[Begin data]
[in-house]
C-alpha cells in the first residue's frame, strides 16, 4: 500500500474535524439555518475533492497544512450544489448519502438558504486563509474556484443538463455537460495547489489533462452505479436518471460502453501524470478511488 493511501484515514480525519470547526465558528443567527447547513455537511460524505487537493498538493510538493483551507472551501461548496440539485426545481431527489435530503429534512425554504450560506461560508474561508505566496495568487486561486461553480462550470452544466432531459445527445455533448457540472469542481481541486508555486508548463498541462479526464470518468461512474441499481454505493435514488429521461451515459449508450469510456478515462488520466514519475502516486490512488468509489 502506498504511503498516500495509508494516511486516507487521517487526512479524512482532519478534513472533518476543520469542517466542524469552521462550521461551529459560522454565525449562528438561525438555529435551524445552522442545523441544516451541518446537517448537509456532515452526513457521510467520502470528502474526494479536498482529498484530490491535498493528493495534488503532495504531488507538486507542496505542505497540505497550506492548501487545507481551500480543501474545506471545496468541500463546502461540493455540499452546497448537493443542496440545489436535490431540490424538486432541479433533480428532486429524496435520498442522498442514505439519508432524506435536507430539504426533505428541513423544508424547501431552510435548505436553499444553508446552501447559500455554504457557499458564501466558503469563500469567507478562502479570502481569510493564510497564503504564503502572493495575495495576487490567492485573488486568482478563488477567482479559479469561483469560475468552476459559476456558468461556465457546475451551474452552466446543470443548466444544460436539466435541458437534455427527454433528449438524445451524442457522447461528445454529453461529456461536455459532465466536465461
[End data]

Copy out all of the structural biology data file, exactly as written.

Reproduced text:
[in-house]
C-alpha cells in the first residue's frame, strides 16, 4: 500500500474535524439555518475533492497544512450544489448519502438558504486563509474556484443538463455537460495547489489533462452505479436518471460502453501524470478511488 493511501484515514480525519470547526465558528443567527447547513455537511460524505487537493498538493510538493483551507472551501461548496440539485426545481431527489435530503429534512425554504450560506461560508474561508505566496495568487486561486461553480462550470452544466432531459445527445455533448457540472469542481481541486508555486508548463498541462479526464470518468461512474441499481454505493435514488429521461451515459449508450469510456478515462488520466514519475502516486490512488468509489 502506498504511503498516500495509508494516511486516507487521517487526512479524512482532519478534513472533518476543520469542517466542524469552521462550521461551529459560522454565525449562528438561525438555529435551524445552522442545523441544516451541518446537517448537509456532515452526513457521510467520502470528502474526494479536498482529498484530490491535498493528493495534488503532495504531488507538486507542496505542505497540505497550506492548501487545507481551500480543501474545506471545496468541500463546502461540493455540499452546497448537493443542496440545489436535490431540490424538486432541479433533480428532486429524496435520498442522498442514505439519508432524506435536507430539504426533505428541513423544508424547501431552510435548505436553499444553508446552501447559500455554504457557499458564501466558503469563500469567507478562502479570502481569510493564510497564503504564503502572493495575495495576487490567492485573488486568482478563488477567482479559479469561483469560475468552476459559476456558468461556465457546475451551474452552466446543470443548466444544460436539466435541458437534455427527454433528449438524445451524442457522447461528445454529453461529456461536455459532465466536465461